So I parked on the dry side of the base where the time limit is longer. (Harbor Drive splits the Naval Station in two. The side with the piers is called 'wet side' and the other is 'dry side'. There is a footbridge connecting them.) I walked around the front, smelled a hot engine / steam smell, and heared the patter of something hitting the ground.
I was afraid that I'd blown a hose or something. I should have remembered that a water pump sounds like that, and dumps fluids when it goes bad. Silly me. But hubby got it to the shop right before the ship came back, so I was only truckless for a few days. I liked not having to wake the whole household early to drive me down to the ship.
And no, public transit really isn't an option. It would take me an hour and a half to get to the base on the bus and the trolley, and the dratted ship is parked as far in the middle of nowhere as one can get. People-density isn't really great enough in San Diego for public transit to do anything but lose money.
Not that getting the water pump replaced was cheap ... but to be honest, at this point $450 to keep it going for a while longer is still cheaper than another vehicle payment.
Across the pier is the remains of the Belleau Wood. She decomissioned while we were away. 'Tis a sad thing to see such a ship sitting desolate and idle, particularly when contrasted with BOXER's furious activity.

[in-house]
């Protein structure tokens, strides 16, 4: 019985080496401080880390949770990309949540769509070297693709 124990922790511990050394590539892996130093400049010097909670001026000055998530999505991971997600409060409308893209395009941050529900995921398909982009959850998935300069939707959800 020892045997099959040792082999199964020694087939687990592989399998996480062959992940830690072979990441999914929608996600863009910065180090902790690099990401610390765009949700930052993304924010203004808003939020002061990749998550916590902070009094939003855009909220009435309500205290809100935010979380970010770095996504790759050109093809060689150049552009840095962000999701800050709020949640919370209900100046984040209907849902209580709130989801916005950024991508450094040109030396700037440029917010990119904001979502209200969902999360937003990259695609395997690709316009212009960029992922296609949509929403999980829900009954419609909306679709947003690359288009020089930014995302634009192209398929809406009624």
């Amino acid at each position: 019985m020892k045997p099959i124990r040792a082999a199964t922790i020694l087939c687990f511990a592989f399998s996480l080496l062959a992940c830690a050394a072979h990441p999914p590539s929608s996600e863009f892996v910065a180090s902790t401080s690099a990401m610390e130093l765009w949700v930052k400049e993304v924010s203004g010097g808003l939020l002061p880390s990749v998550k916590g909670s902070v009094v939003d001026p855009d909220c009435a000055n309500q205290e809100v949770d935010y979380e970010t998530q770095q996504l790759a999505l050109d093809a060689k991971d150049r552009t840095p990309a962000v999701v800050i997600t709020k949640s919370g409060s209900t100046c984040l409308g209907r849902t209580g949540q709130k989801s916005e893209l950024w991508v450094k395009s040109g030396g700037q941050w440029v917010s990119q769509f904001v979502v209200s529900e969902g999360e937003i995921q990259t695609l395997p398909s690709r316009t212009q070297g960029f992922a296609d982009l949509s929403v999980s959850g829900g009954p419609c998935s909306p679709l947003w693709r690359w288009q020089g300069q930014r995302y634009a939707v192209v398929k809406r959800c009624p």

I first saw Belleau Wood when I was aboard my first ship. She was homeported in Sasebo for many years. I was working in the 3M Office at the time, (3M deals with corrective maintenance reporting and the planned maintenance process.) and wasn't hanging out much with anyone. In 1993, Sasebo had a regular base club which played music I hated, and on some nights in the week a second bar opened that played country. I'd go there, and have a couple of beers while I sat in the folding chairs. Yes, folding chairs. Sometimes, the guys would dance with the chairs because there weren't enough girls. I ended up hanging out a lot with some of the guys from BW, and we all laughed about it. They were firemen and third class petty officers from "A Gang." (the Auxiliaries Division that fixes emergency diesel engines, elevators, air conditioning and refrigeration, and lots of other stuff.) I was an electronics technician first class, and a couple of years older than the guys. But we all had a good time dancing and talking and not a whole lot else. I wonder where those guys ended up? Are some of them chiefs now? Or did they go back to being civilians?
This morning, I took a shortcut across the flight deck. The sun was just coming up, but the Coronado Bridge still had its lights on. The poles were hard to see, and it looked like the bridge had a row of tiny stars hovering over it.
Downtown was pretty, too. One of the glass-covered buildings was angled just right to catch the first rays, and the top lit up like a brilliant orange-gold torch. Before I got to the island, another building caught the golden fire all down the side. San Diego is beautiful when the sun rises.